As virtual reality technologies become more commonplace, there is a growing demand for a spatial understanding of the future building and its' workspaces. From a builder’s perspective, there is increasing pressure to perform more efficiently without sacrificing quality and safety. The only way to enable these efficiencies is by rethinking the project delivery method.
It is pretty well understood that every project requires a different set of skills from from each stakeholder. When rethinking a project’s delivery, a majority of the important decisions occur early on in the design phase. Let’s suppose all the stakeholders are included at this phase allowing for more accurate scope and geometric detail. Together, project stakeholders could make decisions that would lead to dramatic effects on the physical construction of the project in the areas of timing, delivery and cost.What if a virtual reality prototype was generated to support critical project decision-making? What would be the impact?
Stepping back for a second, from a builder’s perspective, there is an equal concern and desire to know a project’s required timing, delivery and cost usually discovered at the design phase. These factors need to be factored in for BIM integration as well as furthering the process of refining scope, sharpening project costs, setting the schedule, reducing project risk and streamlining procurement.
If the builder requires the information to help develop an approach for construction, why not work through these areas together? If the team could figuratively build the workspace in a spatial, virtual environment first, could the team mitigate the issues that would ultimately impact physical construction in real time? It seems logical to conclude that any visitor entering the virtual reality environment could interact with the project model prototype and test the design prior to physical construction, it could very well result in many project delivery efficiencies.
In the video above, Andrew Beall of WorldViz is walking through the lobby of UCSF Mission Hall: Global Health & Clinical Sciences Building, a project currently under construction.
The following are 3 key benefits of building in a virtual reality environment.
(1.) Enhanced Design and Construction Collaboration:
The general contractor is typically not present during the design phase. As a result, the building information modeling effort was redundant thus wasting both valuable time and project funds. Today, the general contractor can be even more effective upon project program kick-off by working with the architect to design and build the model that will be used to generate a virtual reality prototype. The virtual reality environment allows the architect and general contractor to walk through the project together to identify potential issues and improvements early on. This is also a time when we can also discuss alternative design solutions. In addition, the owner and future occupants have the ability visit their workspace and provide feedback on function and aesthetics. This environment provides a place for team interface and interactivity at the design phase.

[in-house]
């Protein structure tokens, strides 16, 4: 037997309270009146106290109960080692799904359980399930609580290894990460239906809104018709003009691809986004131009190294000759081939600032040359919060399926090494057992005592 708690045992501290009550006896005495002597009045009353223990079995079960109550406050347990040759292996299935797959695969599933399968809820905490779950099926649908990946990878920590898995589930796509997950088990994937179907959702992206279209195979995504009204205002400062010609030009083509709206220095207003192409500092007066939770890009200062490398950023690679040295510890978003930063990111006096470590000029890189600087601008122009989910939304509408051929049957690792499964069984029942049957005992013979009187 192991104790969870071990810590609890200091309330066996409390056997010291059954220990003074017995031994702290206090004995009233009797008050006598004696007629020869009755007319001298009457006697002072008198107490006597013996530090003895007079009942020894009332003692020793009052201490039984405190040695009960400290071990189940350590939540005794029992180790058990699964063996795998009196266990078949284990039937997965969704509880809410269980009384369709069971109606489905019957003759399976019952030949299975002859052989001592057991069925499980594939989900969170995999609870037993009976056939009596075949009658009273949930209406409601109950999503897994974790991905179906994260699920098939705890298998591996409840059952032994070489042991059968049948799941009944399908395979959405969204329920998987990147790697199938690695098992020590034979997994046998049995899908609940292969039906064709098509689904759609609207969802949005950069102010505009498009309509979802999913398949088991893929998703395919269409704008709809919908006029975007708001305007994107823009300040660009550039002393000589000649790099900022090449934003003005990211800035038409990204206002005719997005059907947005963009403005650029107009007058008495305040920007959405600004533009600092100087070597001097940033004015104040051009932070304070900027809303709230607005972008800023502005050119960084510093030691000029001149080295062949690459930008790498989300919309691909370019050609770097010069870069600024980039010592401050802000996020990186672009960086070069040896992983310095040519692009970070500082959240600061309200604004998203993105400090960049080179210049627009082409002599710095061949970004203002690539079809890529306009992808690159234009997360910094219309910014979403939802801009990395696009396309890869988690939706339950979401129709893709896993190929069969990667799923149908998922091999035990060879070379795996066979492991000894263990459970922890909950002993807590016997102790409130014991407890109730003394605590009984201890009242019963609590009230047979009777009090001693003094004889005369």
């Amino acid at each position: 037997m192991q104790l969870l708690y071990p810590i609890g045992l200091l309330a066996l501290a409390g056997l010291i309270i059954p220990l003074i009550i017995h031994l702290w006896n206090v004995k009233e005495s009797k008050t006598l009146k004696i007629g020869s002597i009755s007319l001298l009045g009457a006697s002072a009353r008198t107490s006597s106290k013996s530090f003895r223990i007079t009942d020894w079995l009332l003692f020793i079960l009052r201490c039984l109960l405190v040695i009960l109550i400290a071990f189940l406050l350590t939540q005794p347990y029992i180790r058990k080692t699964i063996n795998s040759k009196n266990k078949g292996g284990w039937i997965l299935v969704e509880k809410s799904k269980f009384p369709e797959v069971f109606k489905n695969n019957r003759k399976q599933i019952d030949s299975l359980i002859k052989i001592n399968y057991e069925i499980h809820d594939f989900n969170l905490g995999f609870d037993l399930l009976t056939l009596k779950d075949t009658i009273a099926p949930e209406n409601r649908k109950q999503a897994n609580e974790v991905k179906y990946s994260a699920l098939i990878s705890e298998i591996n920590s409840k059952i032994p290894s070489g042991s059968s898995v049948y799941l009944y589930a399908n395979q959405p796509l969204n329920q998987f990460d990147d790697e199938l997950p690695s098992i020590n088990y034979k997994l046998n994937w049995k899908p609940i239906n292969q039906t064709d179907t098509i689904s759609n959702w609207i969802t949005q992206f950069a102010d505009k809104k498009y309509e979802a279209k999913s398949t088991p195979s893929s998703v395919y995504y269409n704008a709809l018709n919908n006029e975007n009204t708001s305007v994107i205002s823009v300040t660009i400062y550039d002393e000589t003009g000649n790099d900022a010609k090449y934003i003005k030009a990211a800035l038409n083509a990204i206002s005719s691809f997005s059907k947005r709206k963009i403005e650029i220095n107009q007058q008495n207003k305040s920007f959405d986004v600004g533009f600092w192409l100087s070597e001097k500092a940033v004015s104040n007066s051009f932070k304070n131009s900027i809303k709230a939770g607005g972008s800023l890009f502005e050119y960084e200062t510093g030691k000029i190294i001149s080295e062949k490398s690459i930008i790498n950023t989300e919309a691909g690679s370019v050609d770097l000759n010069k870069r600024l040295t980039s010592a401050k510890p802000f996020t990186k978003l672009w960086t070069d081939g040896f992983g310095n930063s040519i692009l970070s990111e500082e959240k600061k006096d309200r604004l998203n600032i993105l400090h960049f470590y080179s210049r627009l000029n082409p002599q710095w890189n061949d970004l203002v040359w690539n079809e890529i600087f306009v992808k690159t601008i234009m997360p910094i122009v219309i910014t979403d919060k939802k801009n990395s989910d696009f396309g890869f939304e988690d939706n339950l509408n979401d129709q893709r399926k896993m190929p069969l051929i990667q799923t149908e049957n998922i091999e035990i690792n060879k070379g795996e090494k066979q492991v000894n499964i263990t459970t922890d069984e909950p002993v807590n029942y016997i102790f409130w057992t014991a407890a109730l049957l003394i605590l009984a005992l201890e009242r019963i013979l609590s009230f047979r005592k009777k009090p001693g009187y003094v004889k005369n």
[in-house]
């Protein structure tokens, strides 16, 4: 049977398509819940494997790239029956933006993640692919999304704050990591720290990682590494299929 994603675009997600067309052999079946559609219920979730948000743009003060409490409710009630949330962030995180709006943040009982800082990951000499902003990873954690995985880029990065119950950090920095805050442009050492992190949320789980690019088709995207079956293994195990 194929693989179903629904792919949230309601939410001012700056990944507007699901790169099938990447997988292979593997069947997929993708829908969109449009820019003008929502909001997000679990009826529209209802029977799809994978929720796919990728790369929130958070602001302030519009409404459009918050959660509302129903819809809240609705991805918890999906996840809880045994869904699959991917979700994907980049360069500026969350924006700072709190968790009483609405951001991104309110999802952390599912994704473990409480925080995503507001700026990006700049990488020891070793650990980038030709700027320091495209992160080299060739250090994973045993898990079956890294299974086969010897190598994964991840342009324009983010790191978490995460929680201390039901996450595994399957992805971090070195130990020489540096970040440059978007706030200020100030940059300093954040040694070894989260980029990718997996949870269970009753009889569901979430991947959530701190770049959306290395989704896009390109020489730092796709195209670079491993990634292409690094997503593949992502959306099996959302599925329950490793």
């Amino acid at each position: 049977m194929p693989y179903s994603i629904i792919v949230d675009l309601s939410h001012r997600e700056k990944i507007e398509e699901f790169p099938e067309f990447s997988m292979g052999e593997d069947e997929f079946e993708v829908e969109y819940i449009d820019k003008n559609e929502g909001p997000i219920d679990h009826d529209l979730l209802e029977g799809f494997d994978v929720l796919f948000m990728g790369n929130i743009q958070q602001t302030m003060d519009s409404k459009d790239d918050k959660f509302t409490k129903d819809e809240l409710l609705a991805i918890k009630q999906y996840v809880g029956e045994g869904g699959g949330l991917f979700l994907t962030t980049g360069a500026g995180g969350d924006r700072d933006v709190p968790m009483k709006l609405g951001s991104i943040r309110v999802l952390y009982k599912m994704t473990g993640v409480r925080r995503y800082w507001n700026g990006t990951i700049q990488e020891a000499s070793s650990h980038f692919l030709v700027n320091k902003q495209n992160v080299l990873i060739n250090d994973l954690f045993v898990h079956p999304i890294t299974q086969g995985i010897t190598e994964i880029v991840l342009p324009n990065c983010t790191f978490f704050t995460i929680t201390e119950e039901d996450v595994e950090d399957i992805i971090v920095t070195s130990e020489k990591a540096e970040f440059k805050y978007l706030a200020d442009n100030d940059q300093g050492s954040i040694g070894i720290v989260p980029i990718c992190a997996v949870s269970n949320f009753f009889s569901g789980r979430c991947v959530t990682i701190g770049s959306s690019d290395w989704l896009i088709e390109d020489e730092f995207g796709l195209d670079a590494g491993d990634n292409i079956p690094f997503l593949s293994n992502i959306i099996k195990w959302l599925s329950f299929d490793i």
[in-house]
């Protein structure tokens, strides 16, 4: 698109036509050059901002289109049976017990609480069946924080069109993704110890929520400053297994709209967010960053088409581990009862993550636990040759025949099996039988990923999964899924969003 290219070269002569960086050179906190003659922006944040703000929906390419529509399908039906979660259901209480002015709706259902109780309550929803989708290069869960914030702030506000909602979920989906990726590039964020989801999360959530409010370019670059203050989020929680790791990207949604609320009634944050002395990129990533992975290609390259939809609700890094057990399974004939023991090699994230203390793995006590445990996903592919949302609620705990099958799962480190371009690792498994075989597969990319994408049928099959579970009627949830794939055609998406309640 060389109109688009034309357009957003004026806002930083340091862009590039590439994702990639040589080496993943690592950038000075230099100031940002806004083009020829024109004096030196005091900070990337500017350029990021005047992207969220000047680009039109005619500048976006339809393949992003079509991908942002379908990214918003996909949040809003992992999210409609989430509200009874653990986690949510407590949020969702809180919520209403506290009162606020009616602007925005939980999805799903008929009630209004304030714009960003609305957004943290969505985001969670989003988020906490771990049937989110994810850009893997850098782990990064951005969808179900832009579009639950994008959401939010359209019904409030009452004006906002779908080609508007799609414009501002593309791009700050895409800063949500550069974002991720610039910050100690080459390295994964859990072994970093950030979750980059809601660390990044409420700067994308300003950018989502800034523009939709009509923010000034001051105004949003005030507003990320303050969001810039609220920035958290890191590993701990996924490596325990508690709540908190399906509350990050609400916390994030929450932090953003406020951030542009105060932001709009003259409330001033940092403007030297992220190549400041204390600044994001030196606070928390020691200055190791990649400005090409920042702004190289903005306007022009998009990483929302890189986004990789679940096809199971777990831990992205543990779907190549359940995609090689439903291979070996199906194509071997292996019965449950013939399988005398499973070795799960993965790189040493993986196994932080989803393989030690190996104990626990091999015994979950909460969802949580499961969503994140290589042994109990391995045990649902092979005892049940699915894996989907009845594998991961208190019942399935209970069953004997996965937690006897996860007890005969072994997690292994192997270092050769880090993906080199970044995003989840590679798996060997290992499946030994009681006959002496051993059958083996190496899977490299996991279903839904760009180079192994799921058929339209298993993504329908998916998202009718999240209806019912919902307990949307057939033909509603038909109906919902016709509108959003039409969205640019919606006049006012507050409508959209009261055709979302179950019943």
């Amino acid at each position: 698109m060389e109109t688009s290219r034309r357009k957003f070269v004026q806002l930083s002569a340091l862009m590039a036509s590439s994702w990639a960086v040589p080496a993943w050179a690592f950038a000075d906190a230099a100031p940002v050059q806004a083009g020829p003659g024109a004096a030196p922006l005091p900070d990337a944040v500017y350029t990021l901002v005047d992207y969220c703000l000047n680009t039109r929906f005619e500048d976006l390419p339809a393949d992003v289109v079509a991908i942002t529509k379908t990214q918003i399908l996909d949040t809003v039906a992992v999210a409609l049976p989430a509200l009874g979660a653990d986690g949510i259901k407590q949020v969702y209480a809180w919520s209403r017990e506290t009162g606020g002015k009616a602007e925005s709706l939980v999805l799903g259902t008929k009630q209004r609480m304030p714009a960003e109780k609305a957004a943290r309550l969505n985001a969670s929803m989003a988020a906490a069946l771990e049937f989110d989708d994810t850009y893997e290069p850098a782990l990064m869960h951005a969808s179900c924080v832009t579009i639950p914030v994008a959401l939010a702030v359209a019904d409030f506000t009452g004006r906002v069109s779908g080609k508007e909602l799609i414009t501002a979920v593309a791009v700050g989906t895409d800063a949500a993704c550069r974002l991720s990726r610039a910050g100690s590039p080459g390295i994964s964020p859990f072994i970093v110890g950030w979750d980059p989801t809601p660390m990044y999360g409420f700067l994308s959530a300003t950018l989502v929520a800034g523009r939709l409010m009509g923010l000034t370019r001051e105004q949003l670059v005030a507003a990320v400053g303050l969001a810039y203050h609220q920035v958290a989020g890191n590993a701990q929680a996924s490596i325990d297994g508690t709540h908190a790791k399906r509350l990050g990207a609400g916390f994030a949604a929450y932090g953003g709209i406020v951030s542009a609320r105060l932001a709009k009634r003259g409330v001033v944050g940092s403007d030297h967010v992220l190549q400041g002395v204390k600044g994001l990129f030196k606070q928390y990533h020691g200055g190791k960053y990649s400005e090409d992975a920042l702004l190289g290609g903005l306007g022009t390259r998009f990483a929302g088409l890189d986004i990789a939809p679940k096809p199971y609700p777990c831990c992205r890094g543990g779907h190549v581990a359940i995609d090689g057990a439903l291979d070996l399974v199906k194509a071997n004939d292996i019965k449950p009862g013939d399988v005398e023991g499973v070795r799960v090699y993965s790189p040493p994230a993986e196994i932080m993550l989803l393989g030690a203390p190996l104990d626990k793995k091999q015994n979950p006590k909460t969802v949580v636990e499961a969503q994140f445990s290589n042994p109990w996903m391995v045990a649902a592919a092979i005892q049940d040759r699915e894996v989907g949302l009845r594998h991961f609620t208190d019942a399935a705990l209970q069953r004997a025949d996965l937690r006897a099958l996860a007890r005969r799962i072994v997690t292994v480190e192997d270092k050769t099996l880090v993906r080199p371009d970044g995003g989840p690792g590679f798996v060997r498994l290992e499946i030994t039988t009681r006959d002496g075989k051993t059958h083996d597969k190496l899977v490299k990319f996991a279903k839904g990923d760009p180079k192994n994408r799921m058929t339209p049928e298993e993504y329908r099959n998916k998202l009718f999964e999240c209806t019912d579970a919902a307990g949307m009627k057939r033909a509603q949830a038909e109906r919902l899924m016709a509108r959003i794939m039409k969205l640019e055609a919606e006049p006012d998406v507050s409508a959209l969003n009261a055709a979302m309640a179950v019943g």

(2.) Streamlined Delivery of Construction Services:
The spatial virtual reality experience allows for a more interactive inspection and validation. The team has the ability to make a design change in an immersive environment in real time. The idea is to make the project changes at the design phase to reach an early consensus and gain owner acceptance and approval. As a result, there will be fewer scope changes, increased scope accuracy and reduced subcontractor and trade contractor default. When this kind of progress is made early on in the design phase, there is a reduction in design change, time, and cost savings for the owner.
(3.) Ability To Be More Proactive and Predictive
Once a design change is made in the model, that change is instantaneously updated in an integrated schedule that allows the team to see the resulting earned value. This real-time integrated schedule also allows the team to monitor the real-time progress of construction.
Today, the power of model-based cost estimating is also greatly under-estimated particularly in areas of timesavings. If model based cost estimating practices are in place early on in the design phase, there is a tremendous opportunity to save time, compare quantity takeoffs, save value project time and increase the accuracy of project estimates. Because the design model has the potential to provide greater scope accuracy and geometry, it becomes a more reliable representation of the project for bidding purposes.
There is no doubt building with virtual reality makes great strides in project delivery efficiency. In sum, a virtual environment allows a builder to proactively work together with the design team on the key areas that tend to be established during design development, including: (1) project communications, (2) scope control, (3) preconstruction, (4) design/construction workflow and (5) operations and maintenance. Being able to visualize the final project and expected outcome in a virtual environment prior to physical construction equates to a dramatic shift from a traditional delivery to a more proactive and predictive approach.
As an industry, we need to realize the benefits working within a spatial environment. The design and construction community needs to have an open exchange about how to incorporate these methods that allow for improved project performance.
What are your experiences with building in a virtual environment? Tell us in the comments section!